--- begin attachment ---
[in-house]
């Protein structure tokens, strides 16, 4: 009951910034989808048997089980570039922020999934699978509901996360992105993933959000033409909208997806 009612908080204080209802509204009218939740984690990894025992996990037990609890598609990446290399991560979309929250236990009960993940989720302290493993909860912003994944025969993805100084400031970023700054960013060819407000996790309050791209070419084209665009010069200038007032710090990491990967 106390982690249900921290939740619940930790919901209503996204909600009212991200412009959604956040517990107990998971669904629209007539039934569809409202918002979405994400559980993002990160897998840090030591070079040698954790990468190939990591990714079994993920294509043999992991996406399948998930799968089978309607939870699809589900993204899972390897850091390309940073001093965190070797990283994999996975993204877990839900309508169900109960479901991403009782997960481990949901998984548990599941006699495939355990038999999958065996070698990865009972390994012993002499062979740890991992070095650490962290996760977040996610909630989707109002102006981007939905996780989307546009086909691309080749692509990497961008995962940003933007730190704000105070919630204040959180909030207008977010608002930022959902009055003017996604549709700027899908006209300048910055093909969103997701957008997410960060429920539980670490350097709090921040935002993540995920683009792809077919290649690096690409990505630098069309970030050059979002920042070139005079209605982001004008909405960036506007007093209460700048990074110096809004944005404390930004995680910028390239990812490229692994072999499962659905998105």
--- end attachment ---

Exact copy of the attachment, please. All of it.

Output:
[in-house]
């Protein structure tokens, strides 16, 4: 009951910034989808048997089980570039922020999934699978509901996360992105993933959000033409909208997806 009612908080204080209802509204009218939740984690990894025992996990037990609890598609990446290399991560979309929250236990009960993940989720302290493993909860912003994944025969993805100084400031970023700054960013060819407000996790309050791209070419084209665009010069200038007032710090990491990967 106390982690249900921290939740619940930790919901209503996204909600009212991200412009959604956040517990107990998971669904629209007539039934569809409202918002979405994400559980993002990160897998840090030591070079040698954790990468190939990591990714079994993920294509043999992991996406399948998930799968089978309607939870699809589900993204899972390897850091390309940073001093965190070797990283994999996975993204877990839900309508169900109960479901991403009782997960481990949901998984548990599941006699495939355990038999999958065996070698990865009972390994012993002499062979740890991992070095650490962290996760977040996610909630989707109002102006981007939905996780989307546009086909691309080749692509990497961008995962940003933007730190704000105070919630204040959180909030207008977010608002930022959902009055003017996604549709700027899908006209300048910055093909969103997701957008997410960060429920539980670490350097709090921040935002993540995920683009792809077919290649690096690409990505630098069309970030050059979002920042070139005079209605982001004008909405960036506007007093209460700048990074110096809004944005404390930004995680910028390239990812490229692994072999499962659905998105």